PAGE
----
Your business is up and running. After years of slogging away, it’s finally growing. In fact, it’s now so big you need some employees.
“Just do it all yourself!” a mate says. “We just had to sack our manager – realised she was sending commercial information to her boyfriend: happens to work for a competitor. And the worst of it? She’s now threatening to sue us for breach of her privacy rights!”
First of all, remain calm. You do need employees if your business is doing well, and your mate’s former manager is unlikely to have a good case, as the following cases show:
- A 2014 case, Atkinson v Gateway, had very similar facts to this, and the employee did not succeed.
- The UK’s approach was clarified in April by the Employment Appeal Tribunal in the case of Garamukanwa v Solent NHS Trust. Mr Garamukanwa’s behaviour was truly awful, involving a campaign of online harassment of another colleague, with whom he had been in a relationship, and her new partner. In its investigation, the trust relied in information supplied by the police which, in normal circumstances, would certainly have been private. However, due to the malicious nature of his actions he could not have had any expectation of privacy.
- Just this January there was a case on the matter in the European Court of Human Rights (ECHR): Barbulescu v Romania. The employee had been asked to set up a Yahoo messenger account for work purposes. The employer’s policies expressly forbade personal use of the internet and he was told that the account would be monitored. Records showed that he used the account to liaise with his wife and his brother, so he was dismissed. The Romanian court considered that dismissal fair, and the ECHR did not consider it a breach of privacy rights – given the employer’s policies and instructions, Barbulescu had no expectation of privacy.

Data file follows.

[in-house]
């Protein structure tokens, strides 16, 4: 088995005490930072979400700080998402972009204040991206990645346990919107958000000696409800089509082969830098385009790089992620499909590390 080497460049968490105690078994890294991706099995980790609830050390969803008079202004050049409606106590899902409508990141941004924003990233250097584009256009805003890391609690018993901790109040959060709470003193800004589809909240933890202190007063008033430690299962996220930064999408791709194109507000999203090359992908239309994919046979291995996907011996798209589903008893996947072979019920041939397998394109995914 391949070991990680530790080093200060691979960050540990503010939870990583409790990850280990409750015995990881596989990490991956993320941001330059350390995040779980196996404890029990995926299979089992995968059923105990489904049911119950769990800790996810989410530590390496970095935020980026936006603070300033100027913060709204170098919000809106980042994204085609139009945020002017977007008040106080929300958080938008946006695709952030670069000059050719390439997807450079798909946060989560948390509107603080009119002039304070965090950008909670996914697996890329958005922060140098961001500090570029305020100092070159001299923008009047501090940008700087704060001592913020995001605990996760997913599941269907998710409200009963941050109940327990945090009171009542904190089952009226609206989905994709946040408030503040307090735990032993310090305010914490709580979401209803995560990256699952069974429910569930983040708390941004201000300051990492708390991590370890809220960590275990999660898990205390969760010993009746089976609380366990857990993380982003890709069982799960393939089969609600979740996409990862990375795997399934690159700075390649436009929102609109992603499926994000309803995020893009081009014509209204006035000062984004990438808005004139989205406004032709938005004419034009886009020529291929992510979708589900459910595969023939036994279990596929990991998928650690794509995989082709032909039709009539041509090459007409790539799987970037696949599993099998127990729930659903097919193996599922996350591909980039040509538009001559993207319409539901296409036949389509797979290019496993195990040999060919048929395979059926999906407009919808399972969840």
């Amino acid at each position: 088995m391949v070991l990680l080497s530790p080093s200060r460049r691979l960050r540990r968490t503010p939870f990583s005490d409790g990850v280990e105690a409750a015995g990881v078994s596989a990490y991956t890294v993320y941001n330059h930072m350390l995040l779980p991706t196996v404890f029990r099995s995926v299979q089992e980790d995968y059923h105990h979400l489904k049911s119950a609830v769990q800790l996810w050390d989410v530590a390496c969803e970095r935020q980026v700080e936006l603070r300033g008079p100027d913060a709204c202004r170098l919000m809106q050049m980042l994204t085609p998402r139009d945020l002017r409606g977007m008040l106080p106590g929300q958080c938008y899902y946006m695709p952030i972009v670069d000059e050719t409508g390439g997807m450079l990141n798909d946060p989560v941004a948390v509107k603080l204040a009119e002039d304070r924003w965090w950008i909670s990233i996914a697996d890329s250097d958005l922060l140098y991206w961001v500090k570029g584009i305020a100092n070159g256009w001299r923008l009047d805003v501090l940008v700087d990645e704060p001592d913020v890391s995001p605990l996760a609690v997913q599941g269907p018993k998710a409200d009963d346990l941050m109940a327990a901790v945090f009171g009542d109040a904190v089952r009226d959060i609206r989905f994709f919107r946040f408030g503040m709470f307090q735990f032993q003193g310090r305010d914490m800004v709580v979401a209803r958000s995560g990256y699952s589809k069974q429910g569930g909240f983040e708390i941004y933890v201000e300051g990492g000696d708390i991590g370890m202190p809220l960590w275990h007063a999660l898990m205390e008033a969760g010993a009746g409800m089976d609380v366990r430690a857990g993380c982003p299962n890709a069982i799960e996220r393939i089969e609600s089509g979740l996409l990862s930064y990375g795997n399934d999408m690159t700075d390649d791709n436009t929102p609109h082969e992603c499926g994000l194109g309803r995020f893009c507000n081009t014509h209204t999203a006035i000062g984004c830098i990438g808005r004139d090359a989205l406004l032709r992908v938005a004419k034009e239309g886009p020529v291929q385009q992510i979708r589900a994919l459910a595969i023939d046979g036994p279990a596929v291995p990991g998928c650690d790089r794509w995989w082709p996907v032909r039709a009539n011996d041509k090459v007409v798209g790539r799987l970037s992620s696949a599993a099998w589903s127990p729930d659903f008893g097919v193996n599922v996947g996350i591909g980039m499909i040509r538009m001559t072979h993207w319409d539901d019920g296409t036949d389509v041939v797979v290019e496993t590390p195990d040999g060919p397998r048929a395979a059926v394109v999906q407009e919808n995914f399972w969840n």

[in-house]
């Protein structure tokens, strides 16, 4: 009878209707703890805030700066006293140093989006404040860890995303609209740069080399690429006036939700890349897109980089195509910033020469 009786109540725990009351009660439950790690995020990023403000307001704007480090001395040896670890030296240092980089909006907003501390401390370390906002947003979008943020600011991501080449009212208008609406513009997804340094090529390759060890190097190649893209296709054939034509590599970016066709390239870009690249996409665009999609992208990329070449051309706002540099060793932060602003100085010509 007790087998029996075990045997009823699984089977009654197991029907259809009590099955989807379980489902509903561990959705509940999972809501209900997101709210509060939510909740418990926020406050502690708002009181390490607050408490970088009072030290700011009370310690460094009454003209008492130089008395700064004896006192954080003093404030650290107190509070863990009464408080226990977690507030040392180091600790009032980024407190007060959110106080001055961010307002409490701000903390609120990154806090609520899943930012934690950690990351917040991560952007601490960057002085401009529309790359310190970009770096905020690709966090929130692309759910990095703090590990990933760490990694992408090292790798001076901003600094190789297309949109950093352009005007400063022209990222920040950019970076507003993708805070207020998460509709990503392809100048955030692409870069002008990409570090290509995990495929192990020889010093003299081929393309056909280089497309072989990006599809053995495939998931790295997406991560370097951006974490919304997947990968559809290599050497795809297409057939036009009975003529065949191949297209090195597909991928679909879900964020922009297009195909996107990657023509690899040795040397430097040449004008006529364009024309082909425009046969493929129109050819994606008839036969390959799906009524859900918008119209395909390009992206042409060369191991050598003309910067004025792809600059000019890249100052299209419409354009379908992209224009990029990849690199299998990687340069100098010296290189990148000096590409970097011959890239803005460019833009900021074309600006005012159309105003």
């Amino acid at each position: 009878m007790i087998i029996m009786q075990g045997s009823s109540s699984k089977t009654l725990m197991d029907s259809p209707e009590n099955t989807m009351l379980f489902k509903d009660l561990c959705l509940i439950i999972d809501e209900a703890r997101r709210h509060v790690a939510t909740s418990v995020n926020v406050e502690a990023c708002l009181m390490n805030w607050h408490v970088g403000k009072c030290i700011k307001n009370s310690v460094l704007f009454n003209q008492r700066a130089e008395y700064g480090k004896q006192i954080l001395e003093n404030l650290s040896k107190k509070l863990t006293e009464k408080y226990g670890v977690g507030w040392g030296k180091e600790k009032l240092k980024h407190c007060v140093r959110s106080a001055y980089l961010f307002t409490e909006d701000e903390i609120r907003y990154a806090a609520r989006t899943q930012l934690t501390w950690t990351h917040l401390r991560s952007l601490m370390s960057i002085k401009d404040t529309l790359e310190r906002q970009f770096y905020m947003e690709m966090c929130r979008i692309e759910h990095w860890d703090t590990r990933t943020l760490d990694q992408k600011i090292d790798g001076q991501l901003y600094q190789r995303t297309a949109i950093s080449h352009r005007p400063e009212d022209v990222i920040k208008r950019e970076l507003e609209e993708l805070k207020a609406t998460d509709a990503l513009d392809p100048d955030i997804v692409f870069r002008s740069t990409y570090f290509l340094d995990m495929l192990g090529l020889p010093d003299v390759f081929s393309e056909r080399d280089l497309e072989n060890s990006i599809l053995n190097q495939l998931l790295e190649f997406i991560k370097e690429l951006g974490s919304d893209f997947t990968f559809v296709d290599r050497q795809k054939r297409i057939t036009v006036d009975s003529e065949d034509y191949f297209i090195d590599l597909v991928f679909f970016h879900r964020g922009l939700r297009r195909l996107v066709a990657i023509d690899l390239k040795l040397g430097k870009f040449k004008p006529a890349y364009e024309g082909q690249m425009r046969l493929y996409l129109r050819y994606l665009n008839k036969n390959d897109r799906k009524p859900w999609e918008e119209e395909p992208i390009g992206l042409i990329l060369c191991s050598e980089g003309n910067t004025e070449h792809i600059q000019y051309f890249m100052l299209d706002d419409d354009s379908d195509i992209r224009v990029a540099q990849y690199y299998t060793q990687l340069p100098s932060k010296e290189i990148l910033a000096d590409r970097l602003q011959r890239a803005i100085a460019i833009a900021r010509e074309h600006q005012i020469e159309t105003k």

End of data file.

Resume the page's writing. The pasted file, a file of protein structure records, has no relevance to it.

It’s not the end of the matter. For a start, Barbulescu is now on its way to the Grand Chamber of the ECHR, so we may receive further clarification. There have been cases that have gone the other way – excessive, unnecessary monitoring of which the employee has not been warned may well be a breach of privacy rights.
The most important thing, as with most areas of employment is to create a clear policy setting out what you expect from your employees. The linked government services webpage says exactly that. From my experience, it is rare to impose an absolute ban on use of the internet for personal purposes. It is not normally necessary, and given the amount of time people spend at work it may be bad for morale. Employees should, however, be told that excessive internet use may be a disciplinary matter. Policies should also cover related areas like data security.
As these cases show, it is not always simple. Given the ever-changing online world we now inhabit, you will constantly be faced with new challenges and will have difficult decisions to make. But you will be in a better position if you have a clear and fair policy than if you do not.
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Many of the principles of the Human Rights Act are designed to protect you as a worker within the workplace. For example, you have the right to a private and family life. So an employer who discriminates against a gay worker, for example, may be violating that worker's right to a private life. Your employer has the right to monitor communications within the workplace as long as you're aware of the monitoring before it takes place.